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All Harvard employees who were unable to get to work last week because of the snowstorm will be paid for their time missed, Edward W. Powers, associate general counsel for employee relations, said yesterday.
The issue of whether employees should be paid for time missed last week has become a controversial one in Massachusetts, as several large firms--General Electric and Raytheon--have decided to pay only salaried workers, and not hourly employees.
Snow Has Green Lining
Although contracts between Harvard and its unionized employees do not require the University to pay workers who are unable to get to their jobs, all custodial, food services and police employees will receive paychecks for last week, Powers said.
Faculty, administrative, and clerical employees, who are not unionized, will also be paid for last week, because the University's policy is to pay salaried employees when weather prevents them from getting to work, Daniel D. Cantor, director of personnel administration, said yesterday.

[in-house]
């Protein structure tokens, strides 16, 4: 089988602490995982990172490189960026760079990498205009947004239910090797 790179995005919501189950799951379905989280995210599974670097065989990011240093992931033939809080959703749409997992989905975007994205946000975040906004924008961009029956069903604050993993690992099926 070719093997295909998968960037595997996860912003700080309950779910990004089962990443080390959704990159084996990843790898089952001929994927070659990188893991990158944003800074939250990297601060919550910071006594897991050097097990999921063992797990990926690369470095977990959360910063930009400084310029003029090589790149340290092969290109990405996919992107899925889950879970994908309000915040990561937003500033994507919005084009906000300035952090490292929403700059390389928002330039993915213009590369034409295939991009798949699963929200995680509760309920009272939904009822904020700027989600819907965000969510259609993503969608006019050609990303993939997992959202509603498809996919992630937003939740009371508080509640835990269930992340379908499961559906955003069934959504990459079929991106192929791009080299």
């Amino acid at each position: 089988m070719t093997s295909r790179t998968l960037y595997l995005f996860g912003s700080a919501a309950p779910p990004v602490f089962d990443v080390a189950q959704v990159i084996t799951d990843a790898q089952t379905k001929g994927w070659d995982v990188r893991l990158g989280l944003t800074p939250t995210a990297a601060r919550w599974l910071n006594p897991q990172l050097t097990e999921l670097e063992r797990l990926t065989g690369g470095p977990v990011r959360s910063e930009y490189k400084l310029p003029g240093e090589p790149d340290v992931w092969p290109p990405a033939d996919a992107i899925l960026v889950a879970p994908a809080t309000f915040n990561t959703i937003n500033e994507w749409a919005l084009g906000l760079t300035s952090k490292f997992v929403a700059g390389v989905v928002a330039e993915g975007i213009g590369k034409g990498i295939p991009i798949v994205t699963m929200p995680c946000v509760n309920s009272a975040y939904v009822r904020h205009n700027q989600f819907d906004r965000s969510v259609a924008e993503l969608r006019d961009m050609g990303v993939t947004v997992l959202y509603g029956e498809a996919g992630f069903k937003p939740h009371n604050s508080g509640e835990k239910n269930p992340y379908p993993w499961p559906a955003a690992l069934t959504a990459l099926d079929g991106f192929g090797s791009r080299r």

The decision to pay hourly employees was made because last week's storm was unusually severe, and in future times when workers may be unable to get to their jobs because of weather they will not necessarily be paid, Powers said.
"As far as I know, this has not been done before," he added.
Other large firms, including Polaroid in Cambridge, will pay all workers for their time missed.
Harvard is the fourth largest private employer in Massachusetts, with over 11,000 employees at the College and the graduate schools.
Paying all workers will involve "substantial cost" to Harvard, because a number of services were not performed fully last week, Powers said, but he added he does not know how much extra the University will pay.
Many students volunteered to help serve meals in the understaffed dining halls, and Powers said he does not know whether those students will be paid for their work.
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